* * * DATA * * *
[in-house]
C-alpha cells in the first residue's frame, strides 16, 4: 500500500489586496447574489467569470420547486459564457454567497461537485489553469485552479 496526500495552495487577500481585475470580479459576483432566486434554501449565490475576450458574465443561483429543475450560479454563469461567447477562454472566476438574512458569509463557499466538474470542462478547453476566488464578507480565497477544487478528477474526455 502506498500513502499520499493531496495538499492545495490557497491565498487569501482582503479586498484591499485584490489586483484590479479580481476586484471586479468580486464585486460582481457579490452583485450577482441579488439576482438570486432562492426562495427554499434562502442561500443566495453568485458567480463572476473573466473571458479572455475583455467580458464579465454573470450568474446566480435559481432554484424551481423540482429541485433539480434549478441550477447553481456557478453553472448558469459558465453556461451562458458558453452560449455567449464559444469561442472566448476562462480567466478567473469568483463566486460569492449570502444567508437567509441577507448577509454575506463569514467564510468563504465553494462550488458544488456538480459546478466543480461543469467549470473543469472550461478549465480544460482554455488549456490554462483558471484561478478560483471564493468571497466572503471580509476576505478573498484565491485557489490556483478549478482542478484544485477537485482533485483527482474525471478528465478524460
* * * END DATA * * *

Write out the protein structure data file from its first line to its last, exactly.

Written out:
[in-house]
C-alpha cells in the first residue's frame, strides 16, 4: 500500500489586496447574489467569470420547486459564457454567497461537485489553469485552479 496526500495552495487577500481585475470580479459576483432566486434554501449565490475576450458574465443561483429543475450560479454563469461567447477562454472566476438574512458569509463557499466538474470542462478547453476566488464578507480565497477544487478528477474526455 502506498500513502499520499493531496495538499492545495490557497491565498487569501482582503479586498484591499485584490489586483484590479479580481476586484471586479468580486464585486460582481457579490452583485450577482441579488439576482438570486432562492426562495427554499434562502442561500443566495453568485458567480463572476473573466473571458479572455475583455467580458464579465454573470450568474446566480435559481432554484424551481423540482429541485433539480434549478441550477447553481456557478453553472448558469459558465453556461451562458458558453452560449455567449464559444469561442472566448476562462480567466478567473469568483463566486460569492449570502444567508437567509441577507448577509454575506463569514467564510468563504465553494462550488458544488456538480459546478466543480461543469467549470473543469472550461478549465480544460482554455488549456490554462483558471484561478478560483471564493468571497466572503471580509476576505478573498484565491485557489490556483478549478482542478484544485477537485482533485483527482474525471478528465478524460